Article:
- 18 Hot IT Certifications for 2014
- CIOs Opting for IT Contractors Over Hiring Full-Time Staff
- 12 Best Free iOS 7 Holiday Shopping Apps
- For CMOs Big Data Can Lead to Big Profits
Network World - MINNEAPOLIS -- The Internet engineering community is grappling with what to do about a serious flaw in the DNS discovered this summer, and the ongoing debate brings to mind a famous quotation from Voltaire: "The perfect is the enemy of the good."
At issue is whether the group should use its resources to encourage DNS registries, ISPs and enterprises to upgrade to the ultimate DNS security solution known as DNSSEC; or whether it should tweak the DNS protocols to address the so-called Kaminsky bug as an interim step. The issue is being debated at a meeting of the IETF, the Internet's leading standards body, being held here this week.
In July, security researcher Dan Kaminsky discovered a DNS bug that allows for cache poisoning attacks, where a hacker redirects traffic from a legitimate Web site to a fake one without the user knowing. With DNSSEC, the IETF already has a solution to the Kaminsky problem and other known DNS vulnerabilities. However, DNSSEC hasn't been widely deployed, although it has been under development for more than a decade.
DNSSEC prevents hackers from hijacking Web traffic and redirecting it to bogus sites. The Internet standard prevents spoofing attacks by allowing Web sites to verify their domain names and corresponding IP addresses using digital signatures and public-key encryption.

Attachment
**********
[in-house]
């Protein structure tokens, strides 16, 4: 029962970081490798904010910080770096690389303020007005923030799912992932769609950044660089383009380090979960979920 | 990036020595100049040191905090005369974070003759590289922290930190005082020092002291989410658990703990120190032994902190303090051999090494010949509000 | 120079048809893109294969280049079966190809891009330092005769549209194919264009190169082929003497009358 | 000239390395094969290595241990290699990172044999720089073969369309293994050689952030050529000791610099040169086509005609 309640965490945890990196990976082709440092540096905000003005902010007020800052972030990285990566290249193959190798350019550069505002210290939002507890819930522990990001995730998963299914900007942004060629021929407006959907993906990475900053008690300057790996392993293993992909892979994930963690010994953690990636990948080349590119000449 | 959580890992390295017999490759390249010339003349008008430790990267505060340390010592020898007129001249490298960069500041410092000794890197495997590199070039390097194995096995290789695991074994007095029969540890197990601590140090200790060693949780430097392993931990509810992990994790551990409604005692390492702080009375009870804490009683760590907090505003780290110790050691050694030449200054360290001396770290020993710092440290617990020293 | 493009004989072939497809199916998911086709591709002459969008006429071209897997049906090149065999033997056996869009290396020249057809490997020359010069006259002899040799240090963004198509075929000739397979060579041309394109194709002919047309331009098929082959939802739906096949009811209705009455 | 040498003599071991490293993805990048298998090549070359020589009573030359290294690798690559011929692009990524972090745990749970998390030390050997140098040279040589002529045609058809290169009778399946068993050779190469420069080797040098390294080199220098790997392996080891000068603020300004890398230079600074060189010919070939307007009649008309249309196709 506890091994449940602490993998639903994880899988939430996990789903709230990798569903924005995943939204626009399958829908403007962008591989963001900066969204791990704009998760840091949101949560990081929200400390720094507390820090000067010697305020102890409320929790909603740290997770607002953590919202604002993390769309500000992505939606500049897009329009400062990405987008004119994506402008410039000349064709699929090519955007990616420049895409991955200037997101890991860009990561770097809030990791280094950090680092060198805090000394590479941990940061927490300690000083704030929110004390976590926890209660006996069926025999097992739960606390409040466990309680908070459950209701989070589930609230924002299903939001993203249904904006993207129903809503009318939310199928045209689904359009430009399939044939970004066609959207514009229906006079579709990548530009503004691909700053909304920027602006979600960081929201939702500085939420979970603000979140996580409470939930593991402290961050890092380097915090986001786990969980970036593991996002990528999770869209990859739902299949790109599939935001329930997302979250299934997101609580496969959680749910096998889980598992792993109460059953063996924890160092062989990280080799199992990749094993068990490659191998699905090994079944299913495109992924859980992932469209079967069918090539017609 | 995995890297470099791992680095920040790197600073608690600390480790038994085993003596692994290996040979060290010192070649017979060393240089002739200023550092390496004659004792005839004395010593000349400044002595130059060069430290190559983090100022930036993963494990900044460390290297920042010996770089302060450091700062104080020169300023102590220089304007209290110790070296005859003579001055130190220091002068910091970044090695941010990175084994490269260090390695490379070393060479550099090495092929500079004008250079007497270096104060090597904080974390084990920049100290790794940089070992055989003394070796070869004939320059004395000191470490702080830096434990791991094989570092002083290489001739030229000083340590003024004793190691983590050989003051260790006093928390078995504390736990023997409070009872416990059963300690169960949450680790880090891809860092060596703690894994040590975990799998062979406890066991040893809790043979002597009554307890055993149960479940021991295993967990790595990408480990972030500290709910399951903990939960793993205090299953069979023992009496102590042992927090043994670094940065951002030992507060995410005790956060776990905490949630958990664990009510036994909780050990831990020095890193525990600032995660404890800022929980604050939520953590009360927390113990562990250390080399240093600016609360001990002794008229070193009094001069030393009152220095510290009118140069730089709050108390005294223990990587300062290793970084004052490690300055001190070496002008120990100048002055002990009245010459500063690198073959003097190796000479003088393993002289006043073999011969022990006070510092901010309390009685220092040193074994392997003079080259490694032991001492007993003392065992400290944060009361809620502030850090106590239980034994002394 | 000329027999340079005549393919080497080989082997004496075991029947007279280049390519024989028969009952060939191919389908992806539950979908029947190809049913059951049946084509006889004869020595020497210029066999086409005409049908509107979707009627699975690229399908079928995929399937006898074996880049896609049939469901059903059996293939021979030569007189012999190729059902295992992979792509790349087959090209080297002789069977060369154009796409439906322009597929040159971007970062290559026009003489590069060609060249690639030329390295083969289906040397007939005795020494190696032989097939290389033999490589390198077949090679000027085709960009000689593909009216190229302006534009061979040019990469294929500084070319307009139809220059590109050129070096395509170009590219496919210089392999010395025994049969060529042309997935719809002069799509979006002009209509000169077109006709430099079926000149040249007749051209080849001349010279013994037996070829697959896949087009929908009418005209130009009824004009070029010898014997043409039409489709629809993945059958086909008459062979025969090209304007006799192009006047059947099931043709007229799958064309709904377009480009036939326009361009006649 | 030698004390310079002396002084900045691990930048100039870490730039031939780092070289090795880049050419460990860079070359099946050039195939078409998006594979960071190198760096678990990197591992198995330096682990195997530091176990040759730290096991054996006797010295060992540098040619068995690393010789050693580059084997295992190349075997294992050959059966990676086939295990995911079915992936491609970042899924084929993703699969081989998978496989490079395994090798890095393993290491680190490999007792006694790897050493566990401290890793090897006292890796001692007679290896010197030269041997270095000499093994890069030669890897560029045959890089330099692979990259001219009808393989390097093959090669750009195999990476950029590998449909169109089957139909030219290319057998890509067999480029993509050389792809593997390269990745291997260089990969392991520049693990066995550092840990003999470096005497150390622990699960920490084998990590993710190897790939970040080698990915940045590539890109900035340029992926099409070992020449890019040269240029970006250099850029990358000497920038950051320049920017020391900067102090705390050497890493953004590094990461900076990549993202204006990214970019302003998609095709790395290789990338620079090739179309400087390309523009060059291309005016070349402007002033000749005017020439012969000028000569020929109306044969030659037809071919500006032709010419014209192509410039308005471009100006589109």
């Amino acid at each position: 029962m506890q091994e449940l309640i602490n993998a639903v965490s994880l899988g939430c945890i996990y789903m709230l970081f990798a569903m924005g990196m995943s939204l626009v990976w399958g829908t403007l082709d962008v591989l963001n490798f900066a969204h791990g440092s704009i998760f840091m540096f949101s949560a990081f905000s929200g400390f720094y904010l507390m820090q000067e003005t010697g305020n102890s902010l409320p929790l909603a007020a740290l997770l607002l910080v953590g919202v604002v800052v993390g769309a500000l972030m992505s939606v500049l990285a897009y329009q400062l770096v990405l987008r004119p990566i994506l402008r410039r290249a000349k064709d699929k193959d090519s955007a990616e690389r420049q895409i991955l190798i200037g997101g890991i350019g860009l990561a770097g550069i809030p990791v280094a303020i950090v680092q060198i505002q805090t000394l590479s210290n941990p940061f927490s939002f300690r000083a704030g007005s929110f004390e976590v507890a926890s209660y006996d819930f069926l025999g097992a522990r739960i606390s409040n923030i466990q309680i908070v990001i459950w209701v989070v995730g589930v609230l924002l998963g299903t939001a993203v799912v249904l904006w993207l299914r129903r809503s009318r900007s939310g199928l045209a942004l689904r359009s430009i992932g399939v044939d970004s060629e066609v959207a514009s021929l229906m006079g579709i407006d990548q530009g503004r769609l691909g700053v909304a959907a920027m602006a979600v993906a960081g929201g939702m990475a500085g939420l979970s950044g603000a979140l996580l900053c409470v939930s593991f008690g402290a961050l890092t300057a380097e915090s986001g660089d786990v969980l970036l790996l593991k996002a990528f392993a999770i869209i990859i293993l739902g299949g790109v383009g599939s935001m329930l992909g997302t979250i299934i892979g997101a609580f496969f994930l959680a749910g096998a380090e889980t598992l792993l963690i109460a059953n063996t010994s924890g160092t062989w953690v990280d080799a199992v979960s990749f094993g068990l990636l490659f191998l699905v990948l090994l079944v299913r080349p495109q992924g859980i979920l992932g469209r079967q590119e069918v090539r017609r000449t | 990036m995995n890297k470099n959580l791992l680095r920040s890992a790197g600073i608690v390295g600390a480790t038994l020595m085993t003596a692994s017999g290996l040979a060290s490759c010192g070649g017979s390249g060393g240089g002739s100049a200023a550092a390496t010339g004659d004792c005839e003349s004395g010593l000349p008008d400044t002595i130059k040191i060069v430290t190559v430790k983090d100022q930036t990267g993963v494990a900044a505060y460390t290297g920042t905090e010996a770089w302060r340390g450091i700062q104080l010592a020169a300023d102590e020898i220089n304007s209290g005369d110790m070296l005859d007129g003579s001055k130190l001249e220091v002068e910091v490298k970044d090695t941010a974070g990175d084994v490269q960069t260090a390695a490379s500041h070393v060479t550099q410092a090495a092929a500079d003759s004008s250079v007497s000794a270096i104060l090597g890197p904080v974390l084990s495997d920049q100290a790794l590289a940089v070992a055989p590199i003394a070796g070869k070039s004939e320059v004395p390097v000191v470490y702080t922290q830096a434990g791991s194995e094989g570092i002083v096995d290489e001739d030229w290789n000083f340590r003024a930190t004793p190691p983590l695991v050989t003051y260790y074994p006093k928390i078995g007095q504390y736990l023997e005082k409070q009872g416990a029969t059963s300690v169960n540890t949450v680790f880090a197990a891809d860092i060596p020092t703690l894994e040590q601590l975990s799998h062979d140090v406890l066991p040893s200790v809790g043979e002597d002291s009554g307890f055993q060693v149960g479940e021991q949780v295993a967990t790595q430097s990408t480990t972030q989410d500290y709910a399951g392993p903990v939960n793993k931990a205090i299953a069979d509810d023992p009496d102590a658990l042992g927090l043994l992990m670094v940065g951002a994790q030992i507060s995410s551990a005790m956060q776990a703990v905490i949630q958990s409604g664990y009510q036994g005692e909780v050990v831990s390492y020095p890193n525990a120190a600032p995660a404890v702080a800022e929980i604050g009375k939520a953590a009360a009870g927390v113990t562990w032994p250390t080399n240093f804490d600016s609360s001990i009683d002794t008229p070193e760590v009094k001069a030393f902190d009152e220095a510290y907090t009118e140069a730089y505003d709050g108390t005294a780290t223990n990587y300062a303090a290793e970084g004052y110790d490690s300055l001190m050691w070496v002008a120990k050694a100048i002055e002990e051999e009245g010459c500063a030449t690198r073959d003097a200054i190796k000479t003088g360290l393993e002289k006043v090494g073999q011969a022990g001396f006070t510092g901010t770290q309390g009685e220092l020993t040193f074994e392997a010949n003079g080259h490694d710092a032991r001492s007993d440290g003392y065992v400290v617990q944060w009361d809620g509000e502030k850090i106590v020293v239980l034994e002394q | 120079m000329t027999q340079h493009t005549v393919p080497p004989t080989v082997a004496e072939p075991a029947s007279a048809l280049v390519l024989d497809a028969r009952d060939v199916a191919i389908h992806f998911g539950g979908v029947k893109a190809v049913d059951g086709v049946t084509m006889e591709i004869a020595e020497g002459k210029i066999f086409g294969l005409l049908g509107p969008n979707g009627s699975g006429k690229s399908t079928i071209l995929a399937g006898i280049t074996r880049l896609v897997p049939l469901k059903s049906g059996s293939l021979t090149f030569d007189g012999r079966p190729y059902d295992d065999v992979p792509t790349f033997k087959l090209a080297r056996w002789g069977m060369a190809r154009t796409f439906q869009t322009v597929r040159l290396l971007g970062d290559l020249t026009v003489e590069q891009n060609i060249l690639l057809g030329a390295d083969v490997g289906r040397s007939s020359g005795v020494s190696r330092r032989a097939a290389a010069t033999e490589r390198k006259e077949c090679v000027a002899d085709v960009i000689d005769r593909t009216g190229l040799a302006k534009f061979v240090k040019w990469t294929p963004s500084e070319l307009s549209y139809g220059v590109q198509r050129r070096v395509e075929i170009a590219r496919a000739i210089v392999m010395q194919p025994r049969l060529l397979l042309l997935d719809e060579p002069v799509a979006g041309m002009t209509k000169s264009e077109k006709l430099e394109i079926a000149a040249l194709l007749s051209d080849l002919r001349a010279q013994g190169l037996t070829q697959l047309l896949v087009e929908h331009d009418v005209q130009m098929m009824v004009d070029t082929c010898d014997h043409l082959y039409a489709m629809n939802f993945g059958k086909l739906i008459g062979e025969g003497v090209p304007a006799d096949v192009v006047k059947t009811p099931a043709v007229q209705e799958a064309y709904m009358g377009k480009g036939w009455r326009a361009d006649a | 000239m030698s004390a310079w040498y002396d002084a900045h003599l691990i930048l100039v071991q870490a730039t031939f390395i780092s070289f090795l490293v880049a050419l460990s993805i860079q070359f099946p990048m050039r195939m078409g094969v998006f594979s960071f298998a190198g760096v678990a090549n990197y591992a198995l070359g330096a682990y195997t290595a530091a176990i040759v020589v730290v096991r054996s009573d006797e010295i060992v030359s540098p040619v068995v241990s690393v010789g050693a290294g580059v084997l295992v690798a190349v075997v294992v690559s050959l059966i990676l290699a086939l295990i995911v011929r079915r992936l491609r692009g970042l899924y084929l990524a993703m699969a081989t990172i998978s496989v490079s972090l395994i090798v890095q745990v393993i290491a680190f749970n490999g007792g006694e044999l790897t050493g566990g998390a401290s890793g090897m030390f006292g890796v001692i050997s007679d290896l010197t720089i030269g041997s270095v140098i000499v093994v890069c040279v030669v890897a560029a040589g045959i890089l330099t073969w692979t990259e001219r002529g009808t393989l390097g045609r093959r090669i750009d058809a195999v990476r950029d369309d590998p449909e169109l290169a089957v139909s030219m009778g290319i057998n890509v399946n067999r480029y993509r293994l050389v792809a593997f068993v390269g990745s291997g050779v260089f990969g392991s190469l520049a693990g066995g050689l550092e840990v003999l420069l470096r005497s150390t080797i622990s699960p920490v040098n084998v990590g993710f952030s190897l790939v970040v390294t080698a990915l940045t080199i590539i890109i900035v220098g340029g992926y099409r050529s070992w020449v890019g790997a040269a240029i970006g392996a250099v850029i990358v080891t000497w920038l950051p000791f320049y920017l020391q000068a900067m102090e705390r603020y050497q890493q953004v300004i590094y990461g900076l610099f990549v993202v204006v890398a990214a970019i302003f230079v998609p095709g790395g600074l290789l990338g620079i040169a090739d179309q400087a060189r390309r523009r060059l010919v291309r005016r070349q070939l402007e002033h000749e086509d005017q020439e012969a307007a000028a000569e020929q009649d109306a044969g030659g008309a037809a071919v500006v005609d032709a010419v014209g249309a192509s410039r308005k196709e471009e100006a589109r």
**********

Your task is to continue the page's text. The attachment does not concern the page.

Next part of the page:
The problem is that DNSSEC prevents Kaminsky attacks only when it is fully deployed across the Internet -- from the DNS root zone at the top of the DNS heirarchy down to individual top-level domains, such as .com and .net. Until then, Web sites remain vulnerable to Kaminsky-style attacks.
That's why some IETF participants are urging immediate action to address the Kaminsky bug, while others are hoping to use the publicity surrounding the discovery of the Kaminsky bug to promote DNSSEC deployment. "The open question is whether there are other measures we can take as operators of the DNS to improve forgery resilience, or are there changes to the DNS protocols that we should be making that are an interim step that aren't all the way to DNSSEC," explains Andrew Sullivan, co-chair of the IETF's DNS Extensions working group, which is discussing the matter. The working group is split on which direction to take. "We can't tell yet which way it will go," says Olafur Gudmundsson, the other co-chair of the group.
In recent weeks, IETF participants have submitted five documents to the DNS Extensions working group with proposed changes to DNS that would prevent Kaminsky-style attacks. "We've been trying to condense the proposals down to the working group to show what each of the changes would be, how they would help the situation, what the operational costs would be and what would break as a result of the changes," Gudmundsson says. "It's too early to tell if the group is going to coalesce around one of these proposals."
One option is for the IETF to do nothing about the Kaminsky bug. Some participants at the DNS Extensions working group meeting this week referred to all of the proposals as a "hack" of the DNS and argued against spending time and energy developing one of them into an Internet standard because it could delay DNSSEC deployment.